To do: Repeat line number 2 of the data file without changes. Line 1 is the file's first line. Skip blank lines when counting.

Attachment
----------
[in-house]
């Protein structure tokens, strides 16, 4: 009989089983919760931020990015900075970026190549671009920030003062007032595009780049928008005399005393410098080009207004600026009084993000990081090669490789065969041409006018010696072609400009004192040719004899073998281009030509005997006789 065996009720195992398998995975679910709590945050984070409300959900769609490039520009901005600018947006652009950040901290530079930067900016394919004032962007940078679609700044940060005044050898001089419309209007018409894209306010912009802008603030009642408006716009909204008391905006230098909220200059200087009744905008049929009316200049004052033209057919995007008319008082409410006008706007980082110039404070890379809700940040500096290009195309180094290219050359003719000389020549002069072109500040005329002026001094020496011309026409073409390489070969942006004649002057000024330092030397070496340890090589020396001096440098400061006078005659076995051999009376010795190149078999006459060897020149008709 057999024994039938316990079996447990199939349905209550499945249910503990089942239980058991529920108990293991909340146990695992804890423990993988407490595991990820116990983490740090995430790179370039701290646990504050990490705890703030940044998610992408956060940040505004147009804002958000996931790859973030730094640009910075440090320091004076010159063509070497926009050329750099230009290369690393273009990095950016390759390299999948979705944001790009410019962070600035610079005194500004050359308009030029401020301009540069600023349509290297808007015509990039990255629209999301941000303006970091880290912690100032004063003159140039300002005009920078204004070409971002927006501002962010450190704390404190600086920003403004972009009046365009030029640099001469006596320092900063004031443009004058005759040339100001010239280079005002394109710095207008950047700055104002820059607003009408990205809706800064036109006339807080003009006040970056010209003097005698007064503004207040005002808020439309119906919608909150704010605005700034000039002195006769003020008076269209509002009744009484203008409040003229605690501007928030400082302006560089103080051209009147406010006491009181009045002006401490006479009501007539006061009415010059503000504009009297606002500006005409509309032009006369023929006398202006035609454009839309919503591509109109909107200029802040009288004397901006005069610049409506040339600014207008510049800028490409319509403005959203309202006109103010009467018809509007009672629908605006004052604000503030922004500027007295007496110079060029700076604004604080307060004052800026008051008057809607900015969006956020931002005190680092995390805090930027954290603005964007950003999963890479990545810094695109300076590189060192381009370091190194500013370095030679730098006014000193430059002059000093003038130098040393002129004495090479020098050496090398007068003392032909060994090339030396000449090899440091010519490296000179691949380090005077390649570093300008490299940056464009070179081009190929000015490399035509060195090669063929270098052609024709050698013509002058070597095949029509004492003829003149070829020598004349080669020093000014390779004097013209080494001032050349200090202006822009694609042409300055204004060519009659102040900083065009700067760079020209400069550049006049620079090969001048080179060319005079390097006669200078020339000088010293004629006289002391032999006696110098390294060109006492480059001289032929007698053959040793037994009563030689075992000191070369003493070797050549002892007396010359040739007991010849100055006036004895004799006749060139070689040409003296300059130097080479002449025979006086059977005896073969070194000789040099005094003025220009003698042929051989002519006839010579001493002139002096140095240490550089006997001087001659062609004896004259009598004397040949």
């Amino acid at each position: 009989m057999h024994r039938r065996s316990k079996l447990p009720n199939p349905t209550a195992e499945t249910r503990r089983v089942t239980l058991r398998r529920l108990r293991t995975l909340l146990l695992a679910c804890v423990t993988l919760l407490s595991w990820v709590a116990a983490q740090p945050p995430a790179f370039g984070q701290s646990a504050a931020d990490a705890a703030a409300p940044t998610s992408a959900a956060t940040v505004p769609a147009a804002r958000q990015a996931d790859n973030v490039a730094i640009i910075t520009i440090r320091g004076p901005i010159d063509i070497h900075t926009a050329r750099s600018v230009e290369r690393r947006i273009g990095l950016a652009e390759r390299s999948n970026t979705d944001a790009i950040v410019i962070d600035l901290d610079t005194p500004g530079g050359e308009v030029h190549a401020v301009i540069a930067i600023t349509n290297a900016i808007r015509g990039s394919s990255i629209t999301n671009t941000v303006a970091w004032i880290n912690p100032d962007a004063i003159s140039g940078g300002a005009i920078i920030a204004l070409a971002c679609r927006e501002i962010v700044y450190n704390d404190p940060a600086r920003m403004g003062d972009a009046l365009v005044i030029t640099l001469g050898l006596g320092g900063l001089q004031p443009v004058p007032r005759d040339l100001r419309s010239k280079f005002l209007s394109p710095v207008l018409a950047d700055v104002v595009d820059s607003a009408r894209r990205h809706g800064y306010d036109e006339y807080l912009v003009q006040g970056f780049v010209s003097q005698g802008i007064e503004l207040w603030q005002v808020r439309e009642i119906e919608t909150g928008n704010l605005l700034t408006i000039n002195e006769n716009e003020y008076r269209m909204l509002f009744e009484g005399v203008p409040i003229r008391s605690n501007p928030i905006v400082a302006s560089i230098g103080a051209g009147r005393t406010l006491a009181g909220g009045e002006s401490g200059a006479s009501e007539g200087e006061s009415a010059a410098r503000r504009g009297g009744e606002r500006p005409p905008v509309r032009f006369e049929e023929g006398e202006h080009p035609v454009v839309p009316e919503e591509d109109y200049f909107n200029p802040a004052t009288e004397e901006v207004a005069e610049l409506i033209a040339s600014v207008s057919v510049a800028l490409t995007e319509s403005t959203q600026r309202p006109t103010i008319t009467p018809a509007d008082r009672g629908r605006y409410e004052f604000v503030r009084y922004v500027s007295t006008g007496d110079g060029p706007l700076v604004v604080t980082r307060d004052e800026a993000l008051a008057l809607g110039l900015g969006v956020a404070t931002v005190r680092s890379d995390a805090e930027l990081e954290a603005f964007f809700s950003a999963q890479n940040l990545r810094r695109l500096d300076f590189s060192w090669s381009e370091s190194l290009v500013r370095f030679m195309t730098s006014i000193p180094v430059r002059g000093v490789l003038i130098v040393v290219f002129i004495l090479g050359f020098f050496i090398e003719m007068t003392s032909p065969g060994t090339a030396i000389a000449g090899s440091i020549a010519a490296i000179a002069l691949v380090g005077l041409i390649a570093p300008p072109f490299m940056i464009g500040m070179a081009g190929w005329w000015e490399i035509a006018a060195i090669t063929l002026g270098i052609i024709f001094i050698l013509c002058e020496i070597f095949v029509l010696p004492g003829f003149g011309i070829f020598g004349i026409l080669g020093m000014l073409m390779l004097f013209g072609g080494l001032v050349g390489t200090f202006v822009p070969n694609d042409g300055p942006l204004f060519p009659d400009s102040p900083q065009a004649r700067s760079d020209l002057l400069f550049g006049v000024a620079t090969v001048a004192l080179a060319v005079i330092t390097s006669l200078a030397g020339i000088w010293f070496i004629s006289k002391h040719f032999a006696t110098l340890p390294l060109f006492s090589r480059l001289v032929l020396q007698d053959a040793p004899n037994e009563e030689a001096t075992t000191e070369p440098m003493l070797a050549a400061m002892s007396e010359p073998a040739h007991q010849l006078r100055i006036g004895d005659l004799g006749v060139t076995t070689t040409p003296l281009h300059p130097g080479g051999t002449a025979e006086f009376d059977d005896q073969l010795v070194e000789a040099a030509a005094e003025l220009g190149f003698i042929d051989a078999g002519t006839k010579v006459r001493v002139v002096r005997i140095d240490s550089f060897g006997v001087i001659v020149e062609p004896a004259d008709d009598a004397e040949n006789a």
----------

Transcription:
């Protein structure tokens, strides 16, 4: 009989089983919760931020990015900075970026190549671009920030003062007032595009780049928008005399005393410098080009207004600026009084993000990081090669490789065969041409006018010696072609400009004192040719004899073998281009030509005997006789 065996009720195992398998995975679910709590945050984070409300959900769609490039520009901005600018947006652009950040901290530079930067900016394919004032962007940078679609700044940060005044050898001089419309209007018409894209306010912009802008603030009642408006716009909204008391905006230098909220200059200087009744905008049929009316200049004052033209057919995007008319008082409410006008706007980082110039404070890379809700940040500096290009195309180094290219050359003719000389020549002069072109500040005329002026001094020496011309026409073409390489070969942006004649002057000024330092030397070496340890090589020396001096440098400061006078005659076995051999009376010795190149078999006459060897020149008709 057999024994039938316990079996447990199939349905209550499945249910503990089942239980058991529920108990293991909340146990695992804890423990993988407490595991990820116990983490740090995430790179370039701290646990504050990490705890703030940044998610992408956060940040505004147009804002958000996931790859973030730094640009910075440090320091004076010159063509070497926009050329750099230009290369690393273009990095950016390759390299999948979705944001790009410019962070600035610079005194500004050359308009030029401020301009540069600023349509290297808007015509990039990255629209999301941000303006970091880290912690100032004063003159140039300002005009920078204004070409971002927006501002962010450190704390404190600086920003403004972009009046365009030029640099001469006596320092900063004031443009004058005759040339100001010239280079005002394109710095207008950047700055104002820059607003009408990205809706800064036109006339807080003009006040970056010209003097005698007064503004207040005002808020439309119906919608909150704010605005700034000039002195006769003020008076269209509002009744009484203008409040003229605690501007928030400082302006560089103080051209009147406010006491009181009045002006401490006479009501007539006061009415010059503000504009009297606002500006005409509309032009006369023929006398202006035609454009839309919503591509109109909107200029802040009288004397901006005069610049409506040339600014207008510049800028490409319509403005959203309202006109103010009467018809509007009672629908605006004052604000503030922004500027007295007496110079060029700076604004604080307060004052800026008051008057809607900015969006956020931002005190680092995390805090930027954290603005964007950003999963890479990545810094695109300076590189060192381009370091190194500013370095030679730098006014000193430059002059000093003038130098040393002129004495090479020098050496090398007068003392032909060994090339030396000449090899440091010519490296000179691949380090005077390649570093300008490299940056464009070179081009190929000015490399035509060195090669063929270098052609024709050698013509002058070597095949029509004492003829003149070829020598004349080669020093000014390779004097013209080494001032050349200090202006822009694609042409300055204004060519009659102040900083065009700067760079020209400069550049006049620079090969001048080179060319005079390097006669200078020339000088010293004629006289002391032999006696110098390294060109006492480059001289032929007698053959040793037994009563030689075992000191070369003493070797050549002892007396010359040739007991010849100055006036004895004799006749060139070689040409003296300059130097080479002449025979006086059977005896073969070194000789040099005094003025220009003698042929051989002519006839010579001493002139002096140095240490550089006997001087001659062609004896004259009598004397040949």